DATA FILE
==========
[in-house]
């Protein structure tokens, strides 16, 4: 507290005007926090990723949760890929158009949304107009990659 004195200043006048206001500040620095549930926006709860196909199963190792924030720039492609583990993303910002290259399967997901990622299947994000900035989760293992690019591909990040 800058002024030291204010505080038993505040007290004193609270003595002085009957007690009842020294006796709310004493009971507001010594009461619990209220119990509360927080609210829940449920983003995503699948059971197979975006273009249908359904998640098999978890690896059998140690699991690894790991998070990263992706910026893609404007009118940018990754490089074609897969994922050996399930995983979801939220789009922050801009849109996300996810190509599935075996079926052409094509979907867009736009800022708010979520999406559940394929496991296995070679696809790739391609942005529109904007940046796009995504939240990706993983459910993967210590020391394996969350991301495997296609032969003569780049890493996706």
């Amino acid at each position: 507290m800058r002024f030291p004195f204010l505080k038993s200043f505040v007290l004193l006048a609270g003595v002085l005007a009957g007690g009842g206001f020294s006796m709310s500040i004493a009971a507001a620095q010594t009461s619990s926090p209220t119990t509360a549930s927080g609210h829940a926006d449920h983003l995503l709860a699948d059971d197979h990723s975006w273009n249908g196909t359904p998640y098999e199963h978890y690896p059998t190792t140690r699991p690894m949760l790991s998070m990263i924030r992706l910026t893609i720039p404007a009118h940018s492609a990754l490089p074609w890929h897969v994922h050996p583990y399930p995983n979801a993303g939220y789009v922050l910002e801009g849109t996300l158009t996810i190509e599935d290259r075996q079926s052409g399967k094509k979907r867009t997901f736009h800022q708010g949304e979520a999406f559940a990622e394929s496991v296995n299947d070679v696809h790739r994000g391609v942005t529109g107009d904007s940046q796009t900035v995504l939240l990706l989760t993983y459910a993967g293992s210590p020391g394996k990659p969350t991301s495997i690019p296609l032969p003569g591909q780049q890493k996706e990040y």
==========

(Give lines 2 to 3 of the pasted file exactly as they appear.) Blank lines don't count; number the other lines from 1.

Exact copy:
């Protein structure tokens, strides 16, 4: 507290005007926090990723949760890929158009949304107009990659 004195200043006048206001500040620095549930926006709860196909199963190792924030720039492609583990993303910002290259399967997901990622299947994000900035989760293992690019591909990040 800058002024030291204010505080038993505040007290004193609270003595002085009957007690009842020294006796709310004493009971507001010594009461619990209220119990509360927080609210829940449920983003995503699948059971197979975006273009249908359904998640098999978890690896059998140690699991690894790991998070990263992706910026893609404007009118940018990754490089074609897969994922050996399930995983979801939220789009922050801009849109996300996810190509599935075996079926052409094509979907867009736009800022708010979520999406559940394929496991296995070679696809790739391609942005529109904007940046796009995504939240990706993983459910993967210590020391394996969350991301495997296609032969003569780049890493996706």
């Amino acid at each position: 507290m800058r002024f030291p004195f204010l505080k038993s200043f505040v007290l004193l006048a609270g003595v002085l005007a009957g007690g009842g206001f020294s006796m709310s500040i004493a009971a507001a620095q010594t009461s619990s926090p209220t119990t509360a549930s927080g609210h829940a926006d449920h983003l995503l709860a699948d059971d197979h990723s975006w273009n249908g196909t359904p998640y098999e199963h978890y690896p059998t190792t140690r699991p690894m949760l790991s998070m990263i924030r992706l910026t893609i720039p404007a009118h940018s492609a990754l490089p074609w890929h897969v994922h050996p583990y399930p995983n979801a993303g939220y789009v922050l910002e801009g849109t996300l158009t996810i190509e599935d290259r075996q079926s052409g399967k094509k979907r867009t997901f736009h800022q708010g949304e979520a999406f559940a990622e394929s496991v296995n299947d070679v696809h790739r994000g391609v942005t529109g107009d904007s940046q796009t900035v995504l939240l990706l989760t993983y459910a993967g293992s210590p020391g394996k990659p969350t991301s495997i690019p296609l032969p003569g591909q780049q890493k996706e990040y």